Voting Rights Timeline Silvia Tian


1776-1828: Struggle to remove religious restrictions

1776 - 1828

The 1778 Constitution of South Carolina stated that people who were of Protestant religion could sit in the chapel.
The Delaware Constitution of 1776 stated that people who had faith in God could enter the office.

1776: Abigail Adams asks the Continental Congress to support women's rights.

14 April 1776

John Adams replied to his wife through a letter which was about the masculine system.

1776: The Vote is Limited to White Males of Property

26 May 1776

John Adams was writing a letter to James Sullivan, explaining why changing the requirements to vote would be so controversial. He wrote this shortly after the American Revolution and before the signing of the US Constitution. He stated that it women, and poor men would soon want the right to vote and believed that the qualifications to vote should not be changed. This is important to voting because it established who could vote and who could not. Also it gave some groups access to power that others did not have.

1777-1807: Women lose the right to vote in all states

1777 - 1807

After 1807, no state allows women to vote.

1787: U.S. Constitution Adopted.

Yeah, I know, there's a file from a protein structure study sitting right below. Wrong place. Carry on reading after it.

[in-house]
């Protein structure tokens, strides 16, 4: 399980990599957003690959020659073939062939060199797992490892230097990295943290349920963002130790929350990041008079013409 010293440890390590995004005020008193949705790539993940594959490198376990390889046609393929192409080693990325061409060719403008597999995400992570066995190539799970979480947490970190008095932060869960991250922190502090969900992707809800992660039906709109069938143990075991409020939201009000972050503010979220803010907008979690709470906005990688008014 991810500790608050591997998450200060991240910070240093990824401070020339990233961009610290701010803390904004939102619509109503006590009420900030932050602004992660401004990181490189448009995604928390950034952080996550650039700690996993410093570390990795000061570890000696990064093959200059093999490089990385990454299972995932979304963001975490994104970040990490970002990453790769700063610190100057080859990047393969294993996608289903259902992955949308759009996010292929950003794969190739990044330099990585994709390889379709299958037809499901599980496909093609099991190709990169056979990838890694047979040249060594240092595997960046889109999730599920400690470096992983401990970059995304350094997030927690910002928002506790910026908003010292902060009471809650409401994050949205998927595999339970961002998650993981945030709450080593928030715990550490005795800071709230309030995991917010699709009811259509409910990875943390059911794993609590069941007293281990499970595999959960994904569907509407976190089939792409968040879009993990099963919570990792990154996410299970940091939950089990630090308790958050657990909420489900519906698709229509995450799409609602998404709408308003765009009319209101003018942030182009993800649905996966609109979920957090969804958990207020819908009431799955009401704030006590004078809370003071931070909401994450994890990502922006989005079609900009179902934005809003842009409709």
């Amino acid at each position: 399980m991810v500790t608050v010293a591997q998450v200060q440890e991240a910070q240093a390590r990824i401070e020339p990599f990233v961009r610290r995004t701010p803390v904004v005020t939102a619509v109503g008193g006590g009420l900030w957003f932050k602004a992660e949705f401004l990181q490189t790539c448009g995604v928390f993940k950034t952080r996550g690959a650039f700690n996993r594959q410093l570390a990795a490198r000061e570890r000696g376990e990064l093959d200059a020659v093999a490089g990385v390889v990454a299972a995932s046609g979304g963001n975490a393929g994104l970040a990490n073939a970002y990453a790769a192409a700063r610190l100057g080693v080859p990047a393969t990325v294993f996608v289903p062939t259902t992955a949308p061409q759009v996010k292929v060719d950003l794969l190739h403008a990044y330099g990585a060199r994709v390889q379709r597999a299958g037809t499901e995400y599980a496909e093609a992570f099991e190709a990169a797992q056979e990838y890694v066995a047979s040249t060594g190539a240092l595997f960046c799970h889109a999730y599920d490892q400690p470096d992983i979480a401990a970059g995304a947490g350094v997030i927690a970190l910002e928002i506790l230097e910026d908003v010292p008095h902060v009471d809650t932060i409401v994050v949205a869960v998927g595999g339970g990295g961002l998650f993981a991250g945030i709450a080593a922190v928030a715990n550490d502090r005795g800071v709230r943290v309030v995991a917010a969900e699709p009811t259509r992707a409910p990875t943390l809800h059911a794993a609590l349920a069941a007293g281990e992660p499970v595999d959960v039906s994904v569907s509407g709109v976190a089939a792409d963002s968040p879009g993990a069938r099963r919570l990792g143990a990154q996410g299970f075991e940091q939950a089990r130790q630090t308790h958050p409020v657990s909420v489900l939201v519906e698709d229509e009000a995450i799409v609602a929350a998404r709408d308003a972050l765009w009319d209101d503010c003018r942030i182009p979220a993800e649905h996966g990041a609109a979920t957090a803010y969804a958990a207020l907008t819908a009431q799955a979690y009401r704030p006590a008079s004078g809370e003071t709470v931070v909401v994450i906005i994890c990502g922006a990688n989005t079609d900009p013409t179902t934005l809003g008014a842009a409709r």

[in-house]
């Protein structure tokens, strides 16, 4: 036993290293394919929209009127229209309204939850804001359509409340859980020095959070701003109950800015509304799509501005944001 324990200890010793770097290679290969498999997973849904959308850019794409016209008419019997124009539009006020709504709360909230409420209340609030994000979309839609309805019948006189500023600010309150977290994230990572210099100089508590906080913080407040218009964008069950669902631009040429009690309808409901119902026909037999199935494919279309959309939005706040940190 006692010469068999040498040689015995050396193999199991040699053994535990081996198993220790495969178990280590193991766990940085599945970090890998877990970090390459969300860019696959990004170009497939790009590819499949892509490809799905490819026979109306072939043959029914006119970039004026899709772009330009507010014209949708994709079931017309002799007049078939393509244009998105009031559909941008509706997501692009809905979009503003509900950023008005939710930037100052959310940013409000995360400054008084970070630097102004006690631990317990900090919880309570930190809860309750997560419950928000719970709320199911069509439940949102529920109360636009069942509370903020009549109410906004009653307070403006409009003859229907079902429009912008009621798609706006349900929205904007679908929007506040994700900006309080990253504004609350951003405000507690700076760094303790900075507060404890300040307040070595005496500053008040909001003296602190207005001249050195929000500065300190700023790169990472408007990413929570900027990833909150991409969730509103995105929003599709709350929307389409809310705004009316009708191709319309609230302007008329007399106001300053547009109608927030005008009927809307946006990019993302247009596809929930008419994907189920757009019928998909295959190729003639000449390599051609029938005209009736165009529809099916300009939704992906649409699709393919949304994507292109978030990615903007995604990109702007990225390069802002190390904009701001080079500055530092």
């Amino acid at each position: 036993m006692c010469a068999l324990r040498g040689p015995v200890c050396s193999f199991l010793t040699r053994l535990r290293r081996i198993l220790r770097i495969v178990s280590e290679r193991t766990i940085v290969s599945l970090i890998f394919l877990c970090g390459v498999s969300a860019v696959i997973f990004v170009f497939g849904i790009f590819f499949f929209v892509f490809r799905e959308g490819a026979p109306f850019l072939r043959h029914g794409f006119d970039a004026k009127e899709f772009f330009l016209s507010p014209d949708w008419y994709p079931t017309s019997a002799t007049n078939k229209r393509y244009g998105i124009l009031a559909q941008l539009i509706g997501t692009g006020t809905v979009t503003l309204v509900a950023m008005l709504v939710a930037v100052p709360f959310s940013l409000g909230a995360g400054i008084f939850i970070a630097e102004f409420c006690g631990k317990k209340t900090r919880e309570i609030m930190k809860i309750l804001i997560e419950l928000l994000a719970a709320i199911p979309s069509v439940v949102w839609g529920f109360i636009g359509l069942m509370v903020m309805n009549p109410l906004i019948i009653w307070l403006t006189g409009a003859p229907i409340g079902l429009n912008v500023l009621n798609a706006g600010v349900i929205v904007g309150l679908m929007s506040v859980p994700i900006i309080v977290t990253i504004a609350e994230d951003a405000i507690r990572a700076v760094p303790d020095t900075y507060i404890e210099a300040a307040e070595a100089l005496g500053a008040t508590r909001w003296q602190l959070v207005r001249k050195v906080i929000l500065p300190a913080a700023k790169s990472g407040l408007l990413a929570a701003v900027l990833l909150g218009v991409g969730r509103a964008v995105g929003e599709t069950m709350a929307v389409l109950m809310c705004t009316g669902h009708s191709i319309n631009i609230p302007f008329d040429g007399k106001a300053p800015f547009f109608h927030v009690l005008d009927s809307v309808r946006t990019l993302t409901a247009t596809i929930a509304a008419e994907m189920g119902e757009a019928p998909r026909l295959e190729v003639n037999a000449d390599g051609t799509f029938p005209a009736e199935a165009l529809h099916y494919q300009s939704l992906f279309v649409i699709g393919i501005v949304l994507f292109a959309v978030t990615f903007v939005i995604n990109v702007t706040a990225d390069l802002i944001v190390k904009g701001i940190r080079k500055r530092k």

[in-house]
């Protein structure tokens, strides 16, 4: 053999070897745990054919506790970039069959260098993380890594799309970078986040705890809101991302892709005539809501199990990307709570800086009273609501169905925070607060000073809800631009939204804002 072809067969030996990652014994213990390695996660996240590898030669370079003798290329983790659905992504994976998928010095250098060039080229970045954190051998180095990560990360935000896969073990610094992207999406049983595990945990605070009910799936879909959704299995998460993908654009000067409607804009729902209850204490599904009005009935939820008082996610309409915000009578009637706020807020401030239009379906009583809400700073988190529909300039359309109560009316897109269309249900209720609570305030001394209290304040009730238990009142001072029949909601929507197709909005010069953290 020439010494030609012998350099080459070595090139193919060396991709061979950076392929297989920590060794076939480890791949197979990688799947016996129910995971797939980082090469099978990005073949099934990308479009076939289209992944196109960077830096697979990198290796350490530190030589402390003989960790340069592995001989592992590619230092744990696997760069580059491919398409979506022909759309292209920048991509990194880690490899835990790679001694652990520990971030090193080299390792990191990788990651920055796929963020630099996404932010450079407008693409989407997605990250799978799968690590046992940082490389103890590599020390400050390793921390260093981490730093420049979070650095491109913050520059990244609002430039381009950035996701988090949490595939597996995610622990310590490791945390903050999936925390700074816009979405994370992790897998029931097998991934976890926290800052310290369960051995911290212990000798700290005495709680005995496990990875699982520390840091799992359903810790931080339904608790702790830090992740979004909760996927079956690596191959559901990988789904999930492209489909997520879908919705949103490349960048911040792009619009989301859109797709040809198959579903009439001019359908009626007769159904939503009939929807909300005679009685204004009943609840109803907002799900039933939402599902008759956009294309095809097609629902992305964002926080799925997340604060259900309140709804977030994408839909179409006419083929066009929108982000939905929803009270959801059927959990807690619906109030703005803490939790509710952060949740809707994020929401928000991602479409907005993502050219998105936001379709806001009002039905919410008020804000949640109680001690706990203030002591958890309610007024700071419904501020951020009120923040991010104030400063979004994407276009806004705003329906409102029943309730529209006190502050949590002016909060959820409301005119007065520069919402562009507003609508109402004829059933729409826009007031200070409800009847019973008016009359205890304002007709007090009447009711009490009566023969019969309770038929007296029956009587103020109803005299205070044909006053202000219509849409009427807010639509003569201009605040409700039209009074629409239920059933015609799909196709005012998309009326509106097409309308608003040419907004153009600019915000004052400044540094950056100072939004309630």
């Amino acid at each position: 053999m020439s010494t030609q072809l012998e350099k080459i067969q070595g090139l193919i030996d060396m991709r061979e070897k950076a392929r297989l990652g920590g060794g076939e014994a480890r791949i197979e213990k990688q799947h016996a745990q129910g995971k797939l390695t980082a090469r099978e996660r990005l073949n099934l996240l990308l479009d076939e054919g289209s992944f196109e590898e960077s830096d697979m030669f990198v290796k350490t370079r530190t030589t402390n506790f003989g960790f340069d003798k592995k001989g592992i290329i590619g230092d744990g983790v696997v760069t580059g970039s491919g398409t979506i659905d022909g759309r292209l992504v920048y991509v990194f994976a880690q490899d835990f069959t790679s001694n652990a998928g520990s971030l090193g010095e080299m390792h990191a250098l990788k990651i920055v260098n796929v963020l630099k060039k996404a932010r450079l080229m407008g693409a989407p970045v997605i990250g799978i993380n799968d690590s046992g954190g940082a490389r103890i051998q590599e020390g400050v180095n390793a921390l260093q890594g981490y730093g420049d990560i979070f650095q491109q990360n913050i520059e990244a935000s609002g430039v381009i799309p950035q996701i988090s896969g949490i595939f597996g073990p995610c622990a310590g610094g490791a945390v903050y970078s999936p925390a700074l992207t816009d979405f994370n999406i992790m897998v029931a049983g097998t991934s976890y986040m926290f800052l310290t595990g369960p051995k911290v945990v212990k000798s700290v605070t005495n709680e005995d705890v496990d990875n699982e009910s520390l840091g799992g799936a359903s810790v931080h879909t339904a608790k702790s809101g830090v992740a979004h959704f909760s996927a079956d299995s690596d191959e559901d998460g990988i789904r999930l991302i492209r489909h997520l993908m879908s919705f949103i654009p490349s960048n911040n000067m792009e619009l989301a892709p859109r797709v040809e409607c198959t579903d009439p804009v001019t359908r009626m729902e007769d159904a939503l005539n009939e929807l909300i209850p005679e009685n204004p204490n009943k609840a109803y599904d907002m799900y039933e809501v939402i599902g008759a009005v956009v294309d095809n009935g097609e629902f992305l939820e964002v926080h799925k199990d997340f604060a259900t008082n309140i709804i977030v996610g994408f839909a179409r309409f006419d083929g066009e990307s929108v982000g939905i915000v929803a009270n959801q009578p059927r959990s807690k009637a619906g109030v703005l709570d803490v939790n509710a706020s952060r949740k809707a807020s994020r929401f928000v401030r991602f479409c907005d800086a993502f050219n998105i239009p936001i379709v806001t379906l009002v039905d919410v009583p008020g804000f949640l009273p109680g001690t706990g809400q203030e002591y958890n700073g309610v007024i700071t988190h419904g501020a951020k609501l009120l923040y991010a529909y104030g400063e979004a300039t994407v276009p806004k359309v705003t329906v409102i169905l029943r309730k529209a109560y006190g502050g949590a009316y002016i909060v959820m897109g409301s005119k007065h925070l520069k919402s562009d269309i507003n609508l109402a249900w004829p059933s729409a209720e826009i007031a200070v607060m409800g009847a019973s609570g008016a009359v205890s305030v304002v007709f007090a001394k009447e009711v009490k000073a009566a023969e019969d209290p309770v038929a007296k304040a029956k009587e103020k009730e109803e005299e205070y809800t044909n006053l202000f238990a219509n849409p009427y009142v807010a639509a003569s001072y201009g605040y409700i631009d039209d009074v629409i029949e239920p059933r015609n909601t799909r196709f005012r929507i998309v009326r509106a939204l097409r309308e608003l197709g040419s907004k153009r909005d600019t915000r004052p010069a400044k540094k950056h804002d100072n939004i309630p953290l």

The slave states insist that only male could have authority to vote, meanwhile they needed to statistic the population of blacks when figuring up how many members of house of Representatives is entitled to.
The Constitutional Convention needed to be decided by each country separately.
Most constitution states that only male could have rights to vote especially for the males who were very rich.

1788-1856: Struggle to remove property restrictions.

1788 - 1856

If people would like to have the rights to vote, they needed to reach the standard of the property.

1790: Citizenship limited to "whites."


Only "free white" immigrants can become naturalized citizens.
Indians cannot vote because they cannot be citizens of the United States.

1964: 24th Amendment ends poll taxes.


The 24th Amendment bans poll taxes in federal elections.